Advertising for potential renters?

marvelousmarvinJune 7, 2007

Curious to know what would be good sources to use to reach potential renters that I have a condo to rent? Where do renters turn to these days when they want to find someplace to live? Its not one of those major rental complexes, but a personal condo that's being used for a rental. And, with the association rules, that's pretty much ruled out putting out any signs except one in the window. However, since the condo isn't near a major road, not a lot of people are going to see the for rent sign.

Do potential renters still use the Sunday newspapers? Its for Newport Beach in Orange County so would I want to advertise in the LA Times or the Orange County Register?

Or, is Craigslist sufficient? I don't understand how the papers can compete with that when Craigslist is free.

Any other sources or ideas?

Ideally, since the condo is near Hoag hospital and all those other medical buildings, the condo would especially appeal to people who work at Hoag. But, I'm not sure how I could reach those workers to let them know about a potential rental.

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I'm a landlord and just wanted to share what I found to be an oddity: Once had a home up for rent, I advertised in a local countywide paper, Sunday to Sunday, $85, I got two calls, both were just fishing. The home is on a more well traveled street so I put a sign out along with a box of "Take One" sheets. I got over 100 responses in a matter of days from doing it that way (and was refilling the box every few days)!

I have not used Craig's yet because it's more geared to the major city we live near and not our suburban area (yet). But I'd sure be willing to try it (much more exposure and free is always good). I have no clue why advertising in the local paper has perpetually proved to be fruitless, while putting a sign out garners so many calls my answering machine fills to capacity in the course of a day or two.

Oh, one more thing. The law of averages. It's been my experience that on average, on any given property (3 single family dwellings) if I have showings scheduled 50% will be no shows (typically with no courtesy calls that they won't/can't be there, they just don't show). Of the 50% I do show the property to, about half of them will submit a completed application to me that qualifies (the other half either doesn't return the app at all or poor credit rules them out). So I figure 1 out of 4 callers in the beginning is a serious contender in the end ;)

    Bookmark   June 7, 2007 at 8:51AM
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you might also think, "what sort of person would I like to rent to?"

--a graduate student, perhaps, who will be older and more responsible, and busy studying?

--a medical student?

--a flight attendant?

--a first-year school teacher?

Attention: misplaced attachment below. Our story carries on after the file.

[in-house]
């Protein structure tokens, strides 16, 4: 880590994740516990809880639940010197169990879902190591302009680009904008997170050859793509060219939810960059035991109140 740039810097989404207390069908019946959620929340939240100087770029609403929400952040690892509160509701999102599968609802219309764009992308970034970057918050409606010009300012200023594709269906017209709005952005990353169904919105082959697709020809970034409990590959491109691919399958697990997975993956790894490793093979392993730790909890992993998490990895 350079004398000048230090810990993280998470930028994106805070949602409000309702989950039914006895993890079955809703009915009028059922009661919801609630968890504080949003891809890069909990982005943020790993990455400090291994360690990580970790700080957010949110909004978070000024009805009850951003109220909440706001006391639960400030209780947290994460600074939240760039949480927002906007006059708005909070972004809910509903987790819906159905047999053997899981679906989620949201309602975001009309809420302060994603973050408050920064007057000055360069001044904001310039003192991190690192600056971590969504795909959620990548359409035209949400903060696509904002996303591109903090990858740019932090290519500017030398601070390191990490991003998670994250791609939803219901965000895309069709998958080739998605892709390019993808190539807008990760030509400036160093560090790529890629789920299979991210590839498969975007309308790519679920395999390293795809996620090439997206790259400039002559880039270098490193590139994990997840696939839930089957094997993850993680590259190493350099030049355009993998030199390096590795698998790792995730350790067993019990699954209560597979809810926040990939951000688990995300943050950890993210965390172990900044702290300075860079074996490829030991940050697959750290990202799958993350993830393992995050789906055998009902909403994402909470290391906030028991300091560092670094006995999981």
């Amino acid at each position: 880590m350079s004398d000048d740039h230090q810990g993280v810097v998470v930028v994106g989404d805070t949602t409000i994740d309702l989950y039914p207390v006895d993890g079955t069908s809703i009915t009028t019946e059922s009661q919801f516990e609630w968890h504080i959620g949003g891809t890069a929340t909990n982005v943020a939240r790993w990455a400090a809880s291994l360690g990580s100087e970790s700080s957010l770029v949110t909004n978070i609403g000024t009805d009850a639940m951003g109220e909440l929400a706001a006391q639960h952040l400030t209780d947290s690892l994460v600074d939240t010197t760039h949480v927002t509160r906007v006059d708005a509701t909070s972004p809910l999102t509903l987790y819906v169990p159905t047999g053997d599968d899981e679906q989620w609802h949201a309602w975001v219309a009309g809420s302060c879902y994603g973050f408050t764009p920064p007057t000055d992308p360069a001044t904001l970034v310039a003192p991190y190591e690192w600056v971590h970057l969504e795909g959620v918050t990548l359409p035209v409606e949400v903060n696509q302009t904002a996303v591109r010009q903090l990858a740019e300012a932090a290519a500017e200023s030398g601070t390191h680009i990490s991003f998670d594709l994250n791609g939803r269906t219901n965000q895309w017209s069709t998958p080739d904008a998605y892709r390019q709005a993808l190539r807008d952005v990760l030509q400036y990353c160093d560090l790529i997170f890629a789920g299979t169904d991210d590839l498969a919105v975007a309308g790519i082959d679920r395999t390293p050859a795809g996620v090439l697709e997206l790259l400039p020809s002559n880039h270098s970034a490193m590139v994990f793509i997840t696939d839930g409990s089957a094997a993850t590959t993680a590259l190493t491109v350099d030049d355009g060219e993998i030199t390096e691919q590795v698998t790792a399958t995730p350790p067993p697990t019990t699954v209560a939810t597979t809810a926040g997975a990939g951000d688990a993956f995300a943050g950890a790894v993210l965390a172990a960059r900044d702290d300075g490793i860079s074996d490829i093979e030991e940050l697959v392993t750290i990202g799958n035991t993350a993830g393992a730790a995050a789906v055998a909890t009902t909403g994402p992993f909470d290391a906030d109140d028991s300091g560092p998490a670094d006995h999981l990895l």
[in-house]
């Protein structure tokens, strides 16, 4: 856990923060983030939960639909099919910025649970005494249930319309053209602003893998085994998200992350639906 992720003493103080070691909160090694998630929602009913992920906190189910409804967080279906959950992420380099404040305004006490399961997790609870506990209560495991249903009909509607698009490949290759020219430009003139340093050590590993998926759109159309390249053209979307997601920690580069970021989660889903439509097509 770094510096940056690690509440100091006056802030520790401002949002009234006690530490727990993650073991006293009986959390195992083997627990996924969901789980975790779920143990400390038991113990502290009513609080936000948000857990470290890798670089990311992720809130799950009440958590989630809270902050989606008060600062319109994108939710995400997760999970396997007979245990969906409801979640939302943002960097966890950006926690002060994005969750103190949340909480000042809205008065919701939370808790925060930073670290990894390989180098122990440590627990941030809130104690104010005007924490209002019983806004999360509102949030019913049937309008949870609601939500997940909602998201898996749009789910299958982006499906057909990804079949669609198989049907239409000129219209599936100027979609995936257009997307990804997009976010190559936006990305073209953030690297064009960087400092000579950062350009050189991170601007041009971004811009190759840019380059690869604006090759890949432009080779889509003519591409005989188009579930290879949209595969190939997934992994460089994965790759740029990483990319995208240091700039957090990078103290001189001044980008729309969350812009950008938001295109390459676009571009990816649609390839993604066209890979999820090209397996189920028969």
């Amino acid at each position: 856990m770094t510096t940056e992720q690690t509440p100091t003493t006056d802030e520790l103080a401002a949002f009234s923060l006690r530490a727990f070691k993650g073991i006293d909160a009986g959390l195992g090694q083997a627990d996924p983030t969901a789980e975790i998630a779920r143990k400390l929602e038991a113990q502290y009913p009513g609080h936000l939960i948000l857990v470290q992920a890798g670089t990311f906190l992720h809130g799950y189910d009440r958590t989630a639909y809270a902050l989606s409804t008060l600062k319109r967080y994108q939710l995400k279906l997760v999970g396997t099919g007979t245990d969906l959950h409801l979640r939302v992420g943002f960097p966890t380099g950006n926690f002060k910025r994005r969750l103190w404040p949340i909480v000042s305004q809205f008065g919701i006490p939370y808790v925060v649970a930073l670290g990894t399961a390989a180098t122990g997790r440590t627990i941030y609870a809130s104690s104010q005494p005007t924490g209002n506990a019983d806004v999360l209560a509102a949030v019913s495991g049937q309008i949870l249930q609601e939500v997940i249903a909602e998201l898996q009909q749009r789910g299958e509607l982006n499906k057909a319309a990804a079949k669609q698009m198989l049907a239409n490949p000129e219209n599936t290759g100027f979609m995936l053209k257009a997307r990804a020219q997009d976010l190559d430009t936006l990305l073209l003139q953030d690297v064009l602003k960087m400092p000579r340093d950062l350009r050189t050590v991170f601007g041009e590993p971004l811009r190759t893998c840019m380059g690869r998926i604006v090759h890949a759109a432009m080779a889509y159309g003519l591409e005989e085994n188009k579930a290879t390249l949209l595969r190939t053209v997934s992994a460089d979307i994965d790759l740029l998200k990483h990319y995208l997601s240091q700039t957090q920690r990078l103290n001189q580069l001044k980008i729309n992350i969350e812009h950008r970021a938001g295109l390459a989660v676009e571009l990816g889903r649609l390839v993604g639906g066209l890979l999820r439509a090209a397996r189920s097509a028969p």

Then try to get word to those people. Post flyers where they go, contact organizations that deal w/ them. Admissions offices, graduate-student offices, human resources offices, housing offices, principals' offices at local schools (now's a great time; teachers are renewing their contracts or signing on to join the faculty next year).

Call the Human Resources dept. at Hoag, and ask how to get word to their personnel. If you know anyone who WORKS at Hoag, ask them.

Maybe there's a bulletin board you can post on, or the person you know from Hoag can post it on.

Also alert everyone who lives in your condo, bcs they may know people who'd like to rent there.

    Bookmark   June 7, 2007 at 12:04PM
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Every hospital I've ever worked in has bulletin boards up in the halls advertising places for rent (and a lot of other things). If you can get permission from some admin. office to post there, do it.

    Bookmark   June 7, 2007 at 4:02PM
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What kind of tenants live in your condo bldg? Finding renters with a similar lifestyle will help keep a good tenant around.

I'd be in contact with those larger companies that use executive housing services. Health care, technology, aerospace?

Don't discount Craigslist. Its works very well where I live. And its FREE.

    Bookmark   June 8, 2007 at 7:29PM
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I own a rental in a smaller city. I have not had to look for a new tenant since I bought it. I have looked at the options for advertizing when the time comes plus a coworker just filled a vacancy at his rental. he used the local paper. a week long ad was around $40 with one sunday. he got about ten calls and one guy turned out to be a good prospect that he is now renting to. I mentioned craigslist to him and he was going to do it if the paper didn't get much response. when I have an opening coming I plan to list it on craigslist a few weeks before it will be open to move in to generate some intrest and maybe show it before the current renter moves out. I would love to get a new tenant with free advertizing but plan to place a sign on the house and a newspaper ad if needed.

    Bookmark   June 9, 2007 at 11:09AM
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Personaly I ALWAYS go on Craigslist to see what's available as far as rentals go. If you device to go that route please make sure you include a few pics of your property, both inside and out. I'm sure I'm not the only one who only clicks on ads with pictures on them.

    Bookmark   June 11, 2007 at 7:33PM
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Good advice socal...I love to hunt for antiques and after I discovered listpic I pretty much stick to skimming ads with photos and stoppped reading text only ads on CL.

    Bookmark   June 12, 2007 at 9:26AM
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